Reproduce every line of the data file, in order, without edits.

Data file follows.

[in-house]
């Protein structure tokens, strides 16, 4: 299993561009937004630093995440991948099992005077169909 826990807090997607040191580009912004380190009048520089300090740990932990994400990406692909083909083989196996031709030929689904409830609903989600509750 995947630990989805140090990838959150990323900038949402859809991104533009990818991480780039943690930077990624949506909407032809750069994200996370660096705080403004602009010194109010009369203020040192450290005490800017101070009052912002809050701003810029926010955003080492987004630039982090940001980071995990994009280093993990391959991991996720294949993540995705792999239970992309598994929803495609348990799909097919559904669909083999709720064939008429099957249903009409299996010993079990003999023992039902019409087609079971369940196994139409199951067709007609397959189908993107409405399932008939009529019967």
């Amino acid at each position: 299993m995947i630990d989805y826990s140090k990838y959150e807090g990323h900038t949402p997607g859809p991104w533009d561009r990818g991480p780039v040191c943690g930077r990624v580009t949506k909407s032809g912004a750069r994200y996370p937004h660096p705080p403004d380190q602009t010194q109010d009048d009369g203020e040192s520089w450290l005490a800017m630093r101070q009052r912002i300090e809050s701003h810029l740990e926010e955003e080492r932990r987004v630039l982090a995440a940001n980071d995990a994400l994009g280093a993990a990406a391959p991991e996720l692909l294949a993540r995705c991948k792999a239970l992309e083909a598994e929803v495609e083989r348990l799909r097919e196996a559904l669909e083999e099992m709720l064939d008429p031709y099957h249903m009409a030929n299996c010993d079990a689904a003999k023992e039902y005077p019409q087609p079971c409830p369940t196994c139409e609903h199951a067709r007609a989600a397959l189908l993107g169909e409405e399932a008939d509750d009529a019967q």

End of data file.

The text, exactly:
[in-house]
């Protein structure tokens, strides 16, 4: 299993561009937004630093995440991948099992005077169909 826990807090997607040191580009912004380190009048520089300090740990932990994400990406692909083909083989196996031709030929689904409830609903989600509750 995947630990989805140090990838959150990323900038949402859809991104533009990818991480780039943690930077990624949506909407032809750069994200996370660096705080403004602009010194109010009369203020040192450290005490800017101070009052912002809050701003810029926010955003080492987004630039982090940001980071995990994009280093993990391959991991996720294949993540995705792999239970992309598994929803495609348990799909097919559904669909083999709720064939008429099957249903009409299996010993079990003999023992039902019409087609079971369940196994139409199951067709007609397959189908993107409405399932008939009529019967």
């Amino acid at each position: 299993m995947i630990d989805y826990s140090k990838y959150e807090g990323h900038t949402p997607g859809p991104w533009d561009r990818g991480p780039v040191c943690g930077r990624v580009t949506k909407s032809g912004a750069r994200y996370p937004h660096p705080p403004d380190q602009t010194q109010d009048d009369g203020e040192s520089w450290l005490a800017m630093r101070q009052r912002i300090e809050s701003h810029l740990e926010e955003e080492r932990r987004v630039l982090a995440a940001n980071d995990a994400l994009g280093a993990a990406a391959p991991e996720l692909l294949a993540r995705c991948k792999a239970l992309e083909a598994e929803v495609e083989r348990l799909r097919e196996a559904l669909e083999e099992m709720l064939d008429p031709y099957h249903m009409a030929n299996c010993d079990a689904a003999k023992e039902y005077p019409q087609p079971c409830p369940t196994c139409e609903h199951a067709r007609a989600a397959l189908l993107g169909e409405e399932a008939d509750d009529a019967q």